Accessibility in Paris: Our Full Guide to Getting Around

Last Updated on March 26, 2024

Paris accessibility is improving, in part thanks to the fully automated metro line 14 (pictured here). Cramos/some rights reserved under the Creative Commons 4.0 license

Tips & tricks for people with disabilities or limited mobility

I’ve had a fair number of people write to me over the years asking how accessible Paris is. And I generally have a two-part response: the bad news, and the good.

We may as well start off with the bad news: Paris doesn’t exactly have a stellar record where accessibility is concerned. Wheelchair-intolerant cobblestone streets and sidewalk edges; out-of-order or nonexistent elevators in the metro and other public places; restaurant bathrooms located in basements accessible only by narrow spiral staircases– you name it. For visitors with disabilities or limited mobility, the capital can seem like an exhausting obstacle course.

So what’s the good news, then? Over the past two decades, Paris has been making considerable efforts to improve its accessibility track record. Certain measures, from introducing and extending metro stations with accessible access to adding ramps at numerous popular attractions and trying to address neighborhoods that are particularly tricky to get around in, have made it easier for visitors with limited mobility or disabilities to navigate the city.

There’s still a long way to go, though, and many critics say the city hasn’t risen to the level of their stated ambition to make more areas of the city accessible, especially ahead of the 2024 Summer Olympic Games.

Keep reading for our full tips on how to navigate different scenarios in the city, from using metros and buses to accessible museums, restaurants and those tricky Parisian sidewalks.

Tips for Using Public Transportation in Paris: Metro & RER Trains

Public transportation in the French capital is remarkably efficient, cheap and extensive, but in terms of accessibility, it’s a very mixed bag. Here’s the lowdown on which options are best and worst in terms of accessible access.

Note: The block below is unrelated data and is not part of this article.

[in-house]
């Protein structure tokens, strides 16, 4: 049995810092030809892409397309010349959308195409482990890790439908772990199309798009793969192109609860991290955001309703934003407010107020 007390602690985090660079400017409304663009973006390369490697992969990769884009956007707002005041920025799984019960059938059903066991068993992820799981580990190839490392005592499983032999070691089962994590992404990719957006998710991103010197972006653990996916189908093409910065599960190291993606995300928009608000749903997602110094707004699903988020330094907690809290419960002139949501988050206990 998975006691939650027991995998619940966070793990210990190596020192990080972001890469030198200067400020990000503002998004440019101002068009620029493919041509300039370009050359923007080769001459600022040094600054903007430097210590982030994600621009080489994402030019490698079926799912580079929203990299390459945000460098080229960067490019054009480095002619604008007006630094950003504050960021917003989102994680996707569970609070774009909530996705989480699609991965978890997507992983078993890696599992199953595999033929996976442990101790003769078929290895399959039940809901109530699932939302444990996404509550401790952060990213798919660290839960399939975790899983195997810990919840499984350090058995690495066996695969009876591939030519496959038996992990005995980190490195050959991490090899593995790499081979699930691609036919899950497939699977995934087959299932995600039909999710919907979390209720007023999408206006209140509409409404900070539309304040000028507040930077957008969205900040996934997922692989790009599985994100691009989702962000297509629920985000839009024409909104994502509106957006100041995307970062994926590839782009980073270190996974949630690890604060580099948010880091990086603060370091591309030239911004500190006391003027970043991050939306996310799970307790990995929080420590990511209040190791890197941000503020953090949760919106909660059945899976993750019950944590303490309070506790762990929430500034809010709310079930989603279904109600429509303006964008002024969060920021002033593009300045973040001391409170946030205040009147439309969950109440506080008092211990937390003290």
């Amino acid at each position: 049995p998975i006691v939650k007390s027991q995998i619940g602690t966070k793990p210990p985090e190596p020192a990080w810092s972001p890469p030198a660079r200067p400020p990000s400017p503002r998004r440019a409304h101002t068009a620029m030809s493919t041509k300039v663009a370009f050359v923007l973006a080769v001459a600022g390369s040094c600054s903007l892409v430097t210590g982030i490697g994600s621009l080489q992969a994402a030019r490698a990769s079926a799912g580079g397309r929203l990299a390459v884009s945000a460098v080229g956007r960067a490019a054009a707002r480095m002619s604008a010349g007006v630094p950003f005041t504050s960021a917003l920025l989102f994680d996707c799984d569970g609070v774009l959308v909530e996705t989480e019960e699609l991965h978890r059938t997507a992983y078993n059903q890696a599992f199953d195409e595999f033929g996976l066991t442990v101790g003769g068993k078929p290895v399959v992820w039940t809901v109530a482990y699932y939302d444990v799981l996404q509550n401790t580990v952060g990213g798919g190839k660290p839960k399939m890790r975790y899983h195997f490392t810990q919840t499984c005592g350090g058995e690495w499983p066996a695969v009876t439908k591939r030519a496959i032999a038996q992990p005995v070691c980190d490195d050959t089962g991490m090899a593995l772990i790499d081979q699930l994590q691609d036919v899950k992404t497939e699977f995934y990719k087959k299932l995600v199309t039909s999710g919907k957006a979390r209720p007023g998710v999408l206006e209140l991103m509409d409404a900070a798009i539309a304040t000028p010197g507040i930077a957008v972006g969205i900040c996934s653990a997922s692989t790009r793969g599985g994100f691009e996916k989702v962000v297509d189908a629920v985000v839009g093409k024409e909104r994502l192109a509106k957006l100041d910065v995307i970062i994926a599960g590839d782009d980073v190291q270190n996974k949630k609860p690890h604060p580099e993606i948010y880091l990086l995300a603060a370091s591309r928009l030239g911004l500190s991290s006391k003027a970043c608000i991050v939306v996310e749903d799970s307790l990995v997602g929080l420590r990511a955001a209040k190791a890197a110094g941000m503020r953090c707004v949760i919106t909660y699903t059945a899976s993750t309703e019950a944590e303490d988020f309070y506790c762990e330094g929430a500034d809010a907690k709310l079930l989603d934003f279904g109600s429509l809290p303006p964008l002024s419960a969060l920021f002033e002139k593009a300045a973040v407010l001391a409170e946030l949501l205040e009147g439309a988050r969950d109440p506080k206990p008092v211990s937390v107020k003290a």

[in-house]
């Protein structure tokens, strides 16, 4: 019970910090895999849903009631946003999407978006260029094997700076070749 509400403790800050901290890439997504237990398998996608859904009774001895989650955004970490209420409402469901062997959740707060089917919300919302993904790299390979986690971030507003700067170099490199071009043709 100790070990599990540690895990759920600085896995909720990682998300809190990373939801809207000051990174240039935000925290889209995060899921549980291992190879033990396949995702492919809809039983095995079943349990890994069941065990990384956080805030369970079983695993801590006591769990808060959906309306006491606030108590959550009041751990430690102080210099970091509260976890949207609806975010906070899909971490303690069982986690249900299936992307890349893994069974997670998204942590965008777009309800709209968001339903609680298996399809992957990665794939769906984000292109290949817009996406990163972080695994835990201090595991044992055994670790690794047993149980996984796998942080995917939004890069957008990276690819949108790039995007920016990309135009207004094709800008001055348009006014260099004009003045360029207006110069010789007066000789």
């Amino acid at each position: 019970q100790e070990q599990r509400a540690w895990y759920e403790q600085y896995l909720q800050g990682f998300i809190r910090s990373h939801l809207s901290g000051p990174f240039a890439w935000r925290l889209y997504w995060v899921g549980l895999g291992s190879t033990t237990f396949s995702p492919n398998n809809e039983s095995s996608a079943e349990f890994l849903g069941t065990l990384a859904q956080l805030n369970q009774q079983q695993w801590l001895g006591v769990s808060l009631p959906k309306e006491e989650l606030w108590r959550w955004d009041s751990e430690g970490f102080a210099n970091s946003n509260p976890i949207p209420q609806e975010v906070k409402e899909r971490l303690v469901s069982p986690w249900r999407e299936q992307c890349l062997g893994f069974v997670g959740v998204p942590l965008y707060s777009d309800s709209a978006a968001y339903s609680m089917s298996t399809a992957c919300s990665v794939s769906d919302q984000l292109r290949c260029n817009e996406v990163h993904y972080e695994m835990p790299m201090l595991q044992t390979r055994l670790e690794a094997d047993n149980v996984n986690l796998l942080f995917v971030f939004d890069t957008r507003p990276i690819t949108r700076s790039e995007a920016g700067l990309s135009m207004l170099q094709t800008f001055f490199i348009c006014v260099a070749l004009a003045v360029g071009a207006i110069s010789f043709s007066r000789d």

The Paris Metro: Are there any accessible stations?

On the whole, the Paris metro (subway or underground) offers poor accessibility to travelers with disabilities, reduced or no mobility. For the time being, of the Metro’s 16 lines, only line 14 (see map and stations below) is fully equipped with elevators, roll-on/roll off access to trains, ramps and other services for passengers with disabilities. All 13 stations are therefore fully accessible, and the good news is that the city is actively working to expand the line.

Map of Metro Line 14, paris-- the only fully accessible metro line in the city.
(Click on image of map to access more info at RATP)

By mid-2024, the line will extend to 21 stations, including a stop at Orly Airport south of Paris. This is welcome news, including for visitors who wish to travel directly from that airport to and from the city.

There are also a couple of isolated Metro stations on other lines that are equipped with elevators, and these connect to the RER network of commuter-line (suburban trains): Barbès-Rochechouart (Metro Line 2) and Esplanade de la Défense (Line 1).

By the summer 2024, according to France 24, four more metro stations will be rendered accessible, and 21 new and entirely accessible new stations are also slated to be unveiled, thanks to the extension of Metro lines 4, 11, 12 and 14.

Otherwise, roughly two-thirds of Paris metro stations have escalators– but this doesn’t mean that you won’t also encounter stairs in the same station. Part of the problem, the Paris transport authority has been known to say, is that many stations are over 100 years old and making them truly accessible comes with either serious challenges or is impossible.

Our bottom line: If you have limited mobility and cannot handle any number of stairs, it’s probably best to avoid all but Metro Line 14 for the time being.

The RER: far more accessible than the Metro